If lightning strikes in the forest, and no one is there to hear it, that’s smart. Because you shouldn’t be in the forest during thunderstorms.
Certain conventional comic-book sound effects have always annoyed us. Surely no fistfall ever made the sound “pow,” but that one’s a classic, and isn’t going anywhere. Worse is “budda budda” for machine-gun fire. What the heck kind of onomatopoetic license is required for coming up with that?
No sound-effect texts get on our nerves, though, like those called upon to suggest thunder and lightning. We loved that creepy “Kraven’s Last Hunt” storyline from the Spidey titles of our youth, but seriously, on every page there was a mood-establishing panel showing lightning in the sky, and across it was written: KR-KA-KA-KOOOMMMM.
Come on. We’ve all been in thunderstorms before, and none of us has ever heard anything that sounded like “KR-KA-KA-KOOOMMMM.”
But it seems like thunder is a tricky sound to fake. Once, in elementary school, we got a backstage tour of a theatre where they showed us kids a big sheet of metal they’d flap in the wings to make the sound of thunder. We remember thinking “oh, that explains why, in the middle of the rainstorm in the play, we heard the noise of a big sheet of metal flapping.”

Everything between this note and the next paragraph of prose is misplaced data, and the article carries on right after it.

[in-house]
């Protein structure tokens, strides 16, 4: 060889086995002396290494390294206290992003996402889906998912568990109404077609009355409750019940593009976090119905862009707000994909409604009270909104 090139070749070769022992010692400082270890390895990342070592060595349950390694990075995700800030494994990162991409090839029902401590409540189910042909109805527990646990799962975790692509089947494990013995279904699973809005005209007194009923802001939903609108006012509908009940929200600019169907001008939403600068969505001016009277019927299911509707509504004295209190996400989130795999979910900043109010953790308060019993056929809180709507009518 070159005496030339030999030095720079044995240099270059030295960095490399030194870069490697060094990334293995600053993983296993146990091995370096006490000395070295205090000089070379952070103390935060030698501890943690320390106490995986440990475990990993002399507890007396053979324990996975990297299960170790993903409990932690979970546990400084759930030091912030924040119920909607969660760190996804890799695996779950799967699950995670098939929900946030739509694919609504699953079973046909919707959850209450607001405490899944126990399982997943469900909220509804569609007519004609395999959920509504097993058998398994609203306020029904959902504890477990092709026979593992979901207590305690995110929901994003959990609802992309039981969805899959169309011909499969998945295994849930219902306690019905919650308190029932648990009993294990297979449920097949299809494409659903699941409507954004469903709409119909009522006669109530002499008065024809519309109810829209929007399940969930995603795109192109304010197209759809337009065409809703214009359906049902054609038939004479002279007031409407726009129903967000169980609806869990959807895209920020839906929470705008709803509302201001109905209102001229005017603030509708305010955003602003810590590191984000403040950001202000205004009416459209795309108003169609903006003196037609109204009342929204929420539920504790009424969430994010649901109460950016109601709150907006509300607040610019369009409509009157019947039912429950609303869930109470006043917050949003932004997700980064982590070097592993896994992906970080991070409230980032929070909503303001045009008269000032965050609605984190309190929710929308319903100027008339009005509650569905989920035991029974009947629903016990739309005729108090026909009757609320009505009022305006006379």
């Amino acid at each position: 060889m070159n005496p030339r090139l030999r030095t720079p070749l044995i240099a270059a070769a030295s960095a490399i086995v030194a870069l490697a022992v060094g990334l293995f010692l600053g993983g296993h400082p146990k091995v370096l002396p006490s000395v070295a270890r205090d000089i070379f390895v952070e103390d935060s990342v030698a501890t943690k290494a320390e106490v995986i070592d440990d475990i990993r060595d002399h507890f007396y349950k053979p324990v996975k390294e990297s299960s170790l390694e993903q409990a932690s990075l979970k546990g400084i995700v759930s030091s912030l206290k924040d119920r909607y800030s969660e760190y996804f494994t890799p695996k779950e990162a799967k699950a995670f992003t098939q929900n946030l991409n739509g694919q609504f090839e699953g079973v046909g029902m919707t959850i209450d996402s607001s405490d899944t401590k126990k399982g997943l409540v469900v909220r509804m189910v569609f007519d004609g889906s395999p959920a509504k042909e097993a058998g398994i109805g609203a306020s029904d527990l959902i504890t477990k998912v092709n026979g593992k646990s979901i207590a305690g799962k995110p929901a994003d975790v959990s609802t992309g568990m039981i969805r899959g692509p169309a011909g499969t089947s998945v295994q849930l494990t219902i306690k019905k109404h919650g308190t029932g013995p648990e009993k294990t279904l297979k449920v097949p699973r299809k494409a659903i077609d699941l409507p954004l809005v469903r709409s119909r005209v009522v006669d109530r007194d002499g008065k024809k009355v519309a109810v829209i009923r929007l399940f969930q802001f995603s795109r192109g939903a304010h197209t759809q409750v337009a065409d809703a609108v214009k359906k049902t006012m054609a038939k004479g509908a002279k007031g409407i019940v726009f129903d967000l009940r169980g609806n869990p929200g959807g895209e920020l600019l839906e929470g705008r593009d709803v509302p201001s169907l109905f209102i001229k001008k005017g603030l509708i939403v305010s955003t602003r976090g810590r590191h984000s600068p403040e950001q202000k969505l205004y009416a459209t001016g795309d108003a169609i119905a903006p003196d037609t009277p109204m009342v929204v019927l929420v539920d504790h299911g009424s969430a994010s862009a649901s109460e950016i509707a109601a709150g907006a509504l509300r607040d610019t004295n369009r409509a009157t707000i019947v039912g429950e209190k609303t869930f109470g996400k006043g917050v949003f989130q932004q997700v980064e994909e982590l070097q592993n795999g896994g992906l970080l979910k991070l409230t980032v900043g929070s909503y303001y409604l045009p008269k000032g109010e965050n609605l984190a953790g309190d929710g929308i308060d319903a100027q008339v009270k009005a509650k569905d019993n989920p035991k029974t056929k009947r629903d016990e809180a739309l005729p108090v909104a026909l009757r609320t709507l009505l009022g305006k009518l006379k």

In the comic book we write one day, if we require a sound effect for thunder, we’ll hire some kid who’s studying for his bar mitzvah and have him transliterate “KR-KA-KA-KOOOMMMM” into Hebrew. It would be pronounced approximately the same—but look better, don’t you think?
Wear this shirt: to “Dark & Stormy Night” at your local rum bar.
Don’t wear this shirt: during the “lightning round” of Trivia Night at same (unless you intend to win).
This shirt tells the world: “The power I’m supplying, it’s electrifying.”
We call this color: Black And Stormy.
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